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Most 13-year-old girls wouldn't see having a scar down the middle of their chests as cool. Lola Montilla, however, is not your average 13-year-old girl. When she looks at the scar on her chest from the surgery she had at Mayo Clinic to repair the Ebstein’s anomaly heart defect she was born with, she says it serves as a reminder that what doesn't kill us does indeed make us stronger.
"I really, really like my scar," Lola says, from her home in Puerto Rico. "Every time I look at it, it makes me think, 'Wow, I really did go through this, and I'm now back here at home.'"
Her mom, Mari Serrano-Montilla, says she and her husband learned that Lola would be born with Ebstein’s anomaly -- a rare heart defect that causes blood to leak back through the tricuspid valve, forcing the heart to work much harder than normal -- late in her pregnancy. "Our doctors here in Puerto Rico said she might need surgery, but it was a matter of just seeing how much progress she made," she says.
Outside of not being able to participate in competitive sports in school or go on any of "the cool rides" when her family visited Disney World, Lola lived the first 12 years of her life without much complication or difficulty. But then, just before her 13th birthday, things began to change. "As soon as she started middle school, she started complaining that she was feeling really tired," Mari says. "She was exhausted. She was getting tired going up the stairs. These were things we'd never heard from her before."
Then she started turning blue.
Lola's doctors in Puerto Rico discovered that her heart had increased in size since her appointment the year before. "They said let's just keep watching her and see how things are going," Mari says. "She was feeling really out of breath, so they did put her on oxygen therapy 24 hours a day."
Then, one Friday afternoon, her phone rang. "Lola's doctor called me and said, 'You know what, I just came across this publication from Dr. Joseph Dearani at Mayo Clinic," Mari says. In that publication, Dr. Dearani had written about an innovative cone reconstructive procedure for the tricuspid valve that Lola's doctor in Puerto Rico said might be just "what we have been waiting for."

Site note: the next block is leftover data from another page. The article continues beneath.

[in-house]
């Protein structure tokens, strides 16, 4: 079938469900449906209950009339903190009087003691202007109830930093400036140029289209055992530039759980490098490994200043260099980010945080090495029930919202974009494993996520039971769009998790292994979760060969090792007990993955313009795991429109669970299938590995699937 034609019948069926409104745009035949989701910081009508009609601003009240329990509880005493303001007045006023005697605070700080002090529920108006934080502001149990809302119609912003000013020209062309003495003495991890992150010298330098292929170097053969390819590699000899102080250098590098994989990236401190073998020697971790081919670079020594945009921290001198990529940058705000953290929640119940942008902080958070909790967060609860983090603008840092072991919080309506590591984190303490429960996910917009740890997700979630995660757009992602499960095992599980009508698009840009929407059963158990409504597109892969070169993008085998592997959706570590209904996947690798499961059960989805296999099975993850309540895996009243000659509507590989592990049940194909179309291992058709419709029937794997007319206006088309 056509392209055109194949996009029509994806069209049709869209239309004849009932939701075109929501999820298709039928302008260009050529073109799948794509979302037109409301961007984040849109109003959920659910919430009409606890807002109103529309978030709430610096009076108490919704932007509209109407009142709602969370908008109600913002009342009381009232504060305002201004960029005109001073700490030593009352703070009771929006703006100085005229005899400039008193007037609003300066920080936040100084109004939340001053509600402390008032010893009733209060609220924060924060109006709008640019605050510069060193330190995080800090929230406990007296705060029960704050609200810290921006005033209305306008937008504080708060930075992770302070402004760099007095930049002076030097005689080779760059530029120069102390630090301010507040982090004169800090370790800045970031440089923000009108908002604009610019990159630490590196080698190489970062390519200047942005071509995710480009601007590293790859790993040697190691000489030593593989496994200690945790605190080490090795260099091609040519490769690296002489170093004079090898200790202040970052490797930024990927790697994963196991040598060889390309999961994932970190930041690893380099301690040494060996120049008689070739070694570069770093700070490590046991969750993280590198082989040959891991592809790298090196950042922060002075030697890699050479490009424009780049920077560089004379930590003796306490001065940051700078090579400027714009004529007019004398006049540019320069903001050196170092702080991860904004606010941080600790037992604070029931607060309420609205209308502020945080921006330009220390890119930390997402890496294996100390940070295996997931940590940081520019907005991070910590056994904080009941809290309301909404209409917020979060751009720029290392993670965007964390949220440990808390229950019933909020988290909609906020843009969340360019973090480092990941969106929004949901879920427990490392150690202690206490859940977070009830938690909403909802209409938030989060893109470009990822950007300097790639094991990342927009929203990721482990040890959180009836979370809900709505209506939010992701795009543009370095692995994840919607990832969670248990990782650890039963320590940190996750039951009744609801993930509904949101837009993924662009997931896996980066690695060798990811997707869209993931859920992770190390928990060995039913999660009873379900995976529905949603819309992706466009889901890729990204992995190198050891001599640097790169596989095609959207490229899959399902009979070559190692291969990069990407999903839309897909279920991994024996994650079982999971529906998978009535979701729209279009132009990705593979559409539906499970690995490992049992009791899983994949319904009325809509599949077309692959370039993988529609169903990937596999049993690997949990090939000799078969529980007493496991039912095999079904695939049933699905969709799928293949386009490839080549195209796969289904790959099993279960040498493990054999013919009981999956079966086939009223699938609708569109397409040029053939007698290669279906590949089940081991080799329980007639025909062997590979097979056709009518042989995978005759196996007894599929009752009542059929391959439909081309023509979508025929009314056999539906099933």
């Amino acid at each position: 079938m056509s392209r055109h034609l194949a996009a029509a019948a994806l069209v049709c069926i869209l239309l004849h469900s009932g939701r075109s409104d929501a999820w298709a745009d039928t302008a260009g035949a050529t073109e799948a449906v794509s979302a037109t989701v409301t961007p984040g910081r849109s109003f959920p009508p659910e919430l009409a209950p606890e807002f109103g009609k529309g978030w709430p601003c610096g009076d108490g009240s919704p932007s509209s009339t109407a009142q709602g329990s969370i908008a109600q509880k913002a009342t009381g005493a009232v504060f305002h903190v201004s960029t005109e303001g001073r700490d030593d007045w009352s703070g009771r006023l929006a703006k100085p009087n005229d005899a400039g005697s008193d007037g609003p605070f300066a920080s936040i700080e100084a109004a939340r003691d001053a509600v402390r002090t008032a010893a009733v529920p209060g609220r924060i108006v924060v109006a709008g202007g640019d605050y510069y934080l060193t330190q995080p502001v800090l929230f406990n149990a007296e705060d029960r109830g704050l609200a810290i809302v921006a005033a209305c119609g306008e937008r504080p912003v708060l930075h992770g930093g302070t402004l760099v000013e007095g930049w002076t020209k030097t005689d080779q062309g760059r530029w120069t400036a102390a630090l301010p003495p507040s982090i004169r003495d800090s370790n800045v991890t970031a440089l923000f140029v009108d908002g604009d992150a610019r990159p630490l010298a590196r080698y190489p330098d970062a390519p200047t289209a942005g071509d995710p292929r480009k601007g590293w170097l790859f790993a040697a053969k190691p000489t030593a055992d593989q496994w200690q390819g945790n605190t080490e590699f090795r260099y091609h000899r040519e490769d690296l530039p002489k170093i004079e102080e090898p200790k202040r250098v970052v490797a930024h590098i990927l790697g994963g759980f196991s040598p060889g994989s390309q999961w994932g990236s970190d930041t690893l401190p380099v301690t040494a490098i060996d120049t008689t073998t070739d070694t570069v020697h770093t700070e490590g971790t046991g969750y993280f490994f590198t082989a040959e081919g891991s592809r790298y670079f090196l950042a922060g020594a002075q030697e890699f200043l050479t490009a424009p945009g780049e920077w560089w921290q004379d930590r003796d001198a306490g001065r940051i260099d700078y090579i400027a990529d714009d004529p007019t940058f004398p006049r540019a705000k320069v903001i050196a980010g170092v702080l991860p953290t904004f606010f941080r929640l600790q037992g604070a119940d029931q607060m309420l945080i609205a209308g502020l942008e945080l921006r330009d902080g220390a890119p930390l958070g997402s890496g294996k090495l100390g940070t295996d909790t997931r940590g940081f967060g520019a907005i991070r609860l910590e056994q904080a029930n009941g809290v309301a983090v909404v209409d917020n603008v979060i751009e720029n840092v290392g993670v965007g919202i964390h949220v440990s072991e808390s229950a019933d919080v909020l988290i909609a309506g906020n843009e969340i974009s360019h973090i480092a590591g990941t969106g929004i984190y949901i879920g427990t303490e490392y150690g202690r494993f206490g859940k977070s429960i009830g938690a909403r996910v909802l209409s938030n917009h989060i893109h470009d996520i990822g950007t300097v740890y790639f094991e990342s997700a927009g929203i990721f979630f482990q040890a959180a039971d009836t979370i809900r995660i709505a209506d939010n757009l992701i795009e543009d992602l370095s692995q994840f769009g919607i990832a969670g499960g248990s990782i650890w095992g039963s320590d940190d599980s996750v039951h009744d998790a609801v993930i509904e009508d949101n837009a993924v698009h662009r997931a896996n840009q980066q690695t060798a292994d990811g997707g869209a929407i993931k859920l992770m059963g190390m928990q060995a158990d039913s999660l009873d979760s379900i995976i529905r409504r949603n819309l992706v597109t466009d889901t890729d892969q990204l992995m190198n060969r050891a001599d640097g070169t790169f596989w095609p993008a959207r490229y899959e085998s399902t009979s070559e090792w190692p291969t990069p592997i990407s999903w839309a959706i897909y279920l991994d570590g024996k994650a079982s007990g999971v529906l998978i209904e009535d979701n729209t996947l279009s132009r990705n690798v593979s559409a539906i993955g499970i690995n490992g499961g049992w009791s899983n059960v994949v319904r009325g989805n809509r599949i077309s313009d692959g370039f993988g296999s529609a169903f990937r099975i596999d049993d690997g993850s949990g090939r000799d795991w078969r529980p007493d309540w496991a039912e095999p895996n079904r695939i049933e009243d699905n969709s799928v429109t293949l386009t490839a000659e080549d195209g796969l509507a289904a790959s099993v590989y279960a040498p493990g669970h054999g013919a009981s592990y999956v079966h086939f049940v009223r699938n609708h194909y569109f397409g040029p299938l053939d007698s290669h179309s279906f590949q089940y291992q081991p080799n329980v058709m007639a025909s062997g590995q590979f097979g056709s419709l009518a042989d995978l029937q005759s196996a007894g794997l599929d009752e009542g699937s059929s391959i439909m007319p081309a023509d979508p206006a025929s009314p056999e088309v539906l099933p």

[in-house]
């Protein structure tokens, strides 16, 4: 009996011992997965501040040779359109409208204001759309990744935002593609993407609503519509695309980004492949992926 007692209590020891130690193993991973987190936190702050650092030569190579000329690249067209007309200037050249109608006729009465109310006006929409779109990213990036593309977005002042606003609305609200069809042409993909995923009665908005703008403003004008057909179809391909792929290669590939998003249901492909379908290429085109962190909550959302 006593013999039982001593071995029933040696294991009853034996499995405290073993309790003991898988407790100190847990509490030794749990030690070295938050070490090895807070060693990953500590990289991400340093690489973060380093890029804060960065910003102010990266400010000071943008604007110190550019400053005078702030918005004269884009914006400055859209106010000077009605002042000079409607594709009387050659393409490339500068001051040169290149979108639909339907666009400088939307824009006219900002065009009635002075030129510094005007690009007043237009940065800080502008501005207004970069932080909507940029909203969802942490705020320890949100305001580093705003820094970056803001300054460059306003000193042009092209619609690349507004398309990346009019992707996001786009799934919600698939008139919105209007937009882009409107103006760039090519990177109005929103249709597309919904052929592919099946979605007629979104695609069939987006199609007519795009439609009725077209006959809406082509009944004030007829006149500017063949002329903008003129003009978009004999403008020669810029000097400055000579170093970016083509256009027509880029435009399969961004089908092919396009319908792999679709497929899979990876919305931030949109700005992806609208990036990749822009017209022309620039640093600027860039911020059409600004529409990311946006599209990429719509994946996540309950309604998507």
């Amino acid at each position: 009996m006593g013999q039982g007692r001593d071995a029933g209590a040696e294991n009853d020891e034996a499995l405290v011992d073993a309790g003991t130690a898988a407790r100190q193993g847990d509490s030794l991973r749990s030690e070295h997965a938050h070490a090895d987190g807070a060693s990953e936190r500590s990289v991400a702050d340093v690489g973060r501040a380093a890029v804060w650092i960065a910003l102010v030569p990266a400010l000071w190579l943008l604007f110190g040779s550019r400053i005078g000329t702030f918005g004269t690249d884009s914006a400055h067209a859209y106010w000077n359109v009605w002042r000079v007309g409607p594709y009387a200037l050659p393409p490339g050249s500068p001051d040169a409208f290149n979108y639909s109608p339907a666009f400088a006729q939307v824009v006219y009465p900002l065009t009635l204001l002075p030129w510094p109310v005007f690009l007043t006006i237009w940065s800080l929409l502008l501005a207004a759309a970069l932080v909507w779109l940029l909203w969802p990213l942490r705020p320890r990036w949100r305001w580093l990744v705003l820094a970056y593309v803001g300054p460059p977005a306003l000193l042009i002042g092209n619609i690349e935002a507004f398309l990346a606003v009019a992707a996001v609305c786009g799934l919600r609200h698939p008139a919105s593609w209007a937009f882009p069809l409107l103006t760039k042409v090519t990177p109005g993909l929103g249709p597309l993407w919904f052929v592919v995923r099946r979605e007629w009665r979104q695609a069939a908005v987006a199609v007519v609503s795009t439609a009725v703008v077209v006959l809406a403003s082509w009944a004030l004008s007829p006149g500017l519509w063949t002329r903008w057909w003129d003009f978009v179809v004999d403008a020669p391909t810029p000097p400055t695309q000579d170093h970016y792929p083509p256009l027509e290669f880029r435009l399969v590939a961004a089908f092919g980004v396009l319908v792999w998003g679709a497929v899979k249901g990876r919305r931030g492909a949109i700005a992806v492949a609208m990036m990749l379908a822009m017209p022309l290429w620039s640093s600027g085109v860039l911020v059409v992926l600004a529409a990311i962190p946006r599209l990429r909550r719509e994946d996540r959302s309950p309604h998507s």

From there, the family began making arrangements to travel to Mayo Clinic in Rochester. As they prepared for the trip, Lola came to her parents with a request. "She said, 'I know you guys want to keep all of this a secret, and I know you want to protect me, but I need people to know what's going on because I don't want people making up stories. I want people to know exactly what's going on, and that I'm going to be fine,'" Mari recounts.
That's when Team Lola began. After hearing his daughter's words, Lola's father, a veteran of the television industry, drew up a heart-shaped logo surrounded by the words: "Stay Strong. Stay Brave. Team Lola." And he posted his creation on Facebook. Soon, word of the family's story began to spread. "People from work started seeing it, and then we decided to set up a separate Team Lola page because I didn't want people seeing her personal profile page," Mari says. "And it just kind of caught on from there." So much so, in fact, that even celebrities like Sophia Vergara and Eric Winter have posted photos to show their support for Team Lola. "That's been wonderful because it's helped take her mind off of the scary stuff," Mari says.